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Defense did well in cross-examination
By Scott Robinson
Rocky Mluntain News
Friday, April 6, 2007

The billionaire and the abbot. The title of a new TV sitcom?

No, the first two witnesses called by the defense in the Joe Nacchio trial, both of whom could pluck the heartstrings of jurors while establishing significant facts.

Portraying Joe Nacchio not simply as a corporate mover-and-shaker recruited by billionaire Phil Anschutz to head up Qwest but also as a caring father and decent guy who gave of his own time, passing out food to the poor in eastern Kentucky.

In criminal cases the defense witness list may be dictated by overall trial strategy, or it may be done defensively, in response to the perceived strength or weakness of the prosecution's case.

So what of the government's case?

Underwhelming is the single word that first comes to mind, but perhaps unfairly so.

The prosecution put on a workmanlike, meticulous and well-organized case but was hobbled by the dry nature of the testimony, the personalities of available witnesses and limitations placed on its evidence by Judge Edward Nottingham's rulings.

Prosecutors had the unenviable job of starting the trial with a crash course in Stock Market and Corporate Life 101. Not a lot of excitement there.

And the government could do little to alter the personalities of key witnesses, from the quiet former Qwest President Afshin Mohebbi and the understated CFO Robin Szeliga to the overeager stock analyst Drake Johnstone.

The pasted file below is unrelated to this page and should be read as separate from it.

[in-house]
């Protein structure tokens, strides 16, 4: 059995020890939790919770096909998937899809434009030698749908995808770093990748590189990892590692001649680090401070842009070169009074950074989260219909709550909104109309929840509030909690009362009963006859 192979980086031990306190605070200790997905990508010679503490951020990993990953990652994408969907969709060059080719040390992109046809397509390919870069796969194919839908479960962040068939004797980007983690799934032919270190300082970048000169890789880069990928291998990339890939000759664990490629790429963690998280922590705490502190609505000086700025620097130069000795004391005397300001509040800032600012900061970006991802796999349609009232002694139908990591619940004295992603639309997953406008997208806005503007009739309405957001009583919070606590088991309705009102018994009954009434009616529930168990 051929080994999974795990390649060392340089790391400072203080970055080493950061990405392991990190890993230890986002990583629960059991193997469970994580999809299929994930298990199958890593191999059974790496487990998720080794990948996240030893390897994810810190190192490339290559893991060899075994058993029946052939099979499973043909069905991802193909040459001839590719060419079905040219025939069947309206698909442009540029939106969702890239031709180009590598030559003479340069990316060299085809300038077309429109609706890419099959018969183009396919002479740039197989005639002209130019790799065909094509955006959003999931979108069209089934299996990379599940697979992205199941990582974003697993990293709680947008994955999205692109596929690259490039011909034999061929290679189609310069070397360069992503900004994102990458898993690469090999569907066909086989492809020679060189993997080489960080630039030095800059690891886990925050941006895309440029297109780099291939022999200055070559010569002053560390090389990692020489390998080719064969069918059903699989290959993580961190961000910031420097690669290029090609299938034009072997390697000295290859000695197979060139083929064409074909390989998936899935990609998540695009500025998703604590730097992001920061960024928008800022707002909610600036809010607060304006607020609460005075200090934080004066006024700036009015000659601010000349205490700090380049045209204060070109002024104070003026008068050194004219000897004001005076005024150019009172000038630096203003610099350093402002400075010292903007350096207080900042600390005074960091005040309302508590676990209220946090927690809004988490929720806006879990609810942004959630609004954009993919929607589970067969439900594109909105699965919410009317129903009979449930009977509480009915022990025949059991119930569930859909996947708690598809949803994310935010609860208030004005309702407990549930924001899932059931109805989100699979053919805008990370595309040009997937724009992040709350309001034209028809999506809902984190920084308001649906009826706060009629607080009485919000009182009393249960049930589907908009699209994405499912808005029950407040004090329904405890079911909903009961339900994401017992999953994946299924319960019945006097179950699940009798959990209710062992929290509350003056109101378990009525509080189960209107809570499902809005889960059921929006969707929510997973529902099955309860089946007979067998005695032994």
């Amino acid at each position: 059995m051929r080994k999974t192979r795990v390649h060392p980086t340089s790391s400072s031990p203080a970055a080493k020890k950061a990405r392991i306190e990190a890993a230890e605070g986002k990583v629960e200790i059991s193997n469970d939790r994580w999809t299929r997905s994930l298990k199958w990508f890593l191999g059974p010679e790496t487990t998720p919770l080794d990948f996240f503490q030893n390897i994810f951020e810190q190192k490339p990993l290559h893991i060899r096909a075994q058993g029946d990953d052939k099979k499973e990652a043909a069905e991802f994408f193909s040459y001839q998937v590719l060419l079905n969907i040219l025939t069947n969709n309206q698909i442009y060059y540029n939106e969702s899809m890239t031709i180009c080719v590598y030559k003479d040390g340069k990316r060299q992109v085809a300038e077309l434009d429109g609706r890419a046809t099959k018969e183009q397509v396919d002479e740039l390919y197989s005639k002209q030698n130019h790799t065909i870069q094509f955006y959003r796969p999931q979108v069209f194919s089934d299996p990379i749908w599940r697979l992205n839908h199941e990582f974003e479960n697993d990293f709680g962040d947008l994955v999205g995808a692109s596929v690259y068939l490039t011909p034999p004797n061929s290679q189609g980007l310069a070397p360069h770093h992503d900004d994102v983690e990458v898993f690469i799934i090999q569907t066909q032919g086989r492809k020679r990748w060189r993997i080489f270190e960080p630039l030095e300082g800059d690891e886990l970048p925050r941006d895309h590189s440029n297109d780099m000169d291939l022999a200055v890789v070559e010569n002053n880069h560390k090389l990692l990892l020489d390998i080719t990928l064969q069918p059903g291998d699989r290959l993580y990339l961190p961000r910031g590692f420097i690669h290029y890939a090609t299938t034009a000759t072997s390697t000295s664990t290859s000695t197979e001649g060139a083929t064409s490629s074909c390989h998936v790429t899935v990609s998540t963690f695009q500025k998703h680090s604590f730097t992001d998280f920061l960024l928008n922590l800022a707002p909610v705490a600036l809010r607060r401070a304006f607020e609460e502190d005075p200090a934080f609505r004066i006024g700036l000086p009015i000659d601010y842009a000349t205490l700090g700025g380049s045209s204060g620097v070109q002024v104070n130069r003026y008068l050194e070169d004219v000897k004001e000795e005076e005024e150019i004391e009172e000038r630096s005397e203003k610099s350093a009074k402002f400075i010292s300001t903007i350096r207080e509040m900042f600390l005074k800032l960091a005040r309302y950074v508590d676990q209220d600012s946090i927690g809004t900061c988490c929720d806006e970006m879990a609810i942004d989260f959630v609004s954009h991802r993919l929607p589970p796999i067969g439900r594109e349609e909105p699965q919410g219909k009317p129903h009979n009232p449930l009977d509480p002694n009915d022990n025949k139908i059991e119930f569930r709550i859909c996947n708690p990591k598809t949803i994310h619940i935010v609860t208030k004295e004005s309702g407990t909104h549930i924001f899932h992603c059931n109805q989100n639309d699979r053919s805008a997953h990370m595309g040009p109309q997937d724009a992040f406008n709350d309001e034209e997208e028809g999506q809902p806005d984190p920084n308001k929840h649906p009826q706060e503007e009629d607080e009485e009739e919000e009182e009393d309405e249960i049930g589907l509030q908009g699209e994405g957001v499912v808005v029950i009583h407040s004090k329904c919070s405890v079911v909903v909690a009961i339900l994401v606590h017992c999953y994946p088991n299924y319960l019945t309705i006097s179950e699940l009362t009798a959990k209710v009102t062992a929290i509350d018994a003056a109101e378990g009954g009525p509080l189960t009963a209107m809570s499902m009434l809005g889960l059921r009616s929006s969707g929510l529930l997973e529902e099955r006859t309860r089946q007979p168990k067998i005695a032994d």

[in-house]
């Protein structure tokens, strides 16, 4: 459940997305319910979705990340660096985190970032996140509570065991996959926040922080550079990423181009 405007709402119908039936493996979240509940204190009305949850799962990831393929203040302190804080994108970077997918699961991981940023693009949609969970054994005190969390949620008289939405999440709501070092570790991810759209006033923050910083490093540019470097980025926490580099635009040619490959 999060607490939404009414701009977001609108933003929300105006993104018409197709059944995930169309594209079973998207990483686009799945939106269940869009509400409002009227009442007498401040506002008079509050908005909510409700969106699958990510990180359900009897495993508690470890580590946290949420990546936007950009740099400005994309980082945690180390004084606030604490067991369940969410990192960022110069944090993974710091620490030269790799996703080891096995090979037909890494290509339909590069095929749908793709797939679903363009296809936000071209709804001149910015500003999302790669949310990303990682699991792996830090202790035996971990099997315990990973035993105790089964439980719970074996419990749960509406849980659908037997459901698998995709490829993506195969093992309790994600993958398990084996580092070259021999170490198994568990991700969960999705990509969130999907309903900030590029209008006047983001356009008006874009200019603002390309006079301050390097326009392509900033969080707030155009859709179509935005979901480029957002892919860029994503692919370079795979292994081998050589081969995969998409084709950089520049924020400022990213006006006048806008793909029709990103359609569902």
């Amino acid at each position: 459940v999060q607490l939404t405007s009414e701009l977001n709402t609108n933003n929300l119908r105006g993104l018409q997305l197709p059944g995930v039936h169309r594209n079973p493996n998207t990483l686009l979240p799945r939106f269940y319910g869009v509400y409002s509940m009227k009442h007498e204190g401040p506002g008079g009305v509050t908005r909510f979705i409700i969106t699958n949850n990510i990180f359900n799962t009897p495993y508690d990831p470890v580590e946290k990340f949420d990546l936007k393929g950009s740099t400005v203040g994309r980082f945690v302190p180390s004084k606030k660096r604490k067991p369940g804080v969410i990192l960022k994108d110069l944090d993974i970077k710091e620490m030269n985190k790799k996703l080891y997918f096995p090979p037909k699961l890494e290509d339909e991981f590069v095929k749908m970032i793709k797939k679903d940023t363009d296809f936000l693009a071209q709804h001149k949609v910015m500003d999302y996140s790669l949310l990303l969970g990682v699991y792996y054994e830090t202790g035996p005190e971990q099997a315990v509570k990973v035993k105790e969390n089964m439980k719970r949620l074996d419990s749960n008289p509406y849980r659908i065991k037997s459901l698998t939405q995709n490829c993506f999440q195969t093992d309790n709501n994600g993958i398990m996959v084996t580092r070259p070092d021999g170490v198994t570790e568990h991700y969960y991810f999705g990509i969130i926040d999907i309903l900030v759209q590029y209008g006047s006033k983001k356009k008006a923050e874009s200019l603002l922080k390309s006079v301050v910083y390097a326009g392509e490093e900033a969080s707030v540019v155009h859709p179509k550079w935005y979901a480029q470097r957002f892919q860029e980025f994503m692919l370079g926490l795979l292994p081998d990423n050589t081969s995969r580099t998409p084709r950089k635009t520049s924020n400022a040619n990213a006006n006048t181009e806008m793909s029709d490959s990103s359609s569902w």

Finally, the narrowness of the indictment, limited to stock trading from January through May 2001, without accompanying allegations of accounting fraud, led to court rulings excluding evidence which surely would have helped the prosecution.

Evidence which included a $90 million asset transfer from Nacchio to his wife in February 2002, the extent to which Qwest stock eventually plummeted and Qwest's 2003 restatement, a retroactive $2 billion-plus downward revision of revenues between 2000 and 2002.

The indictment let prosecutors keep the case simple, but it also paved the way for successful defense objections to the admission of almost everything that occurred after May 2001.

As things stand, through defense cross-examination of prosecution witnesses, the jury has already learned:

  That Nacchio had to exercise his stock options or lose them.

  That advisers urged him to sell Qwest stock to diversify.

  That in January 2001, Nacchio had a perfect excuse to bail on Qwest and sell all his stock, if he truly believed the company was in financial trouble, because his son had been hospitalized after a suicide attempt.

  That the company had met its publicly announced revenue targets for 17 straight quarters until the third quarter of 2001.

  That the high revenue projections that numerous employees had warned Nacchio could not be met were not the public guidance figures but rather were "internal stretch budgets" designed to motivate personnel.

  That in ignoring the discouraging words of others, Nacchio knew what they did not: Qwest was negotiating for huge top-secret government contracts which would more than make up for dwindling one-time capacity sales and swaps.

Having accomplished so much during the government's case, it only makes sense for the defense to present a streamlined case, one involuntarily made even more aerodynamic by Nottingham's rulings excluding much if not all of the testimony of "super witness" professor David Fischel.

Barring the unexpected, Nacchio may choose not to take the stand in his own defense, thus eliminating even the possibility of high drama in the case.

That is, unless ego or worry about the verdict lead him to insist on testifying.

Then and only then will the fireworks truly begin.

Scott Robinson is a Denver trial lawyer specializing in personal injury and criminal defense.,2777,DRMN_23910_5467687,00.html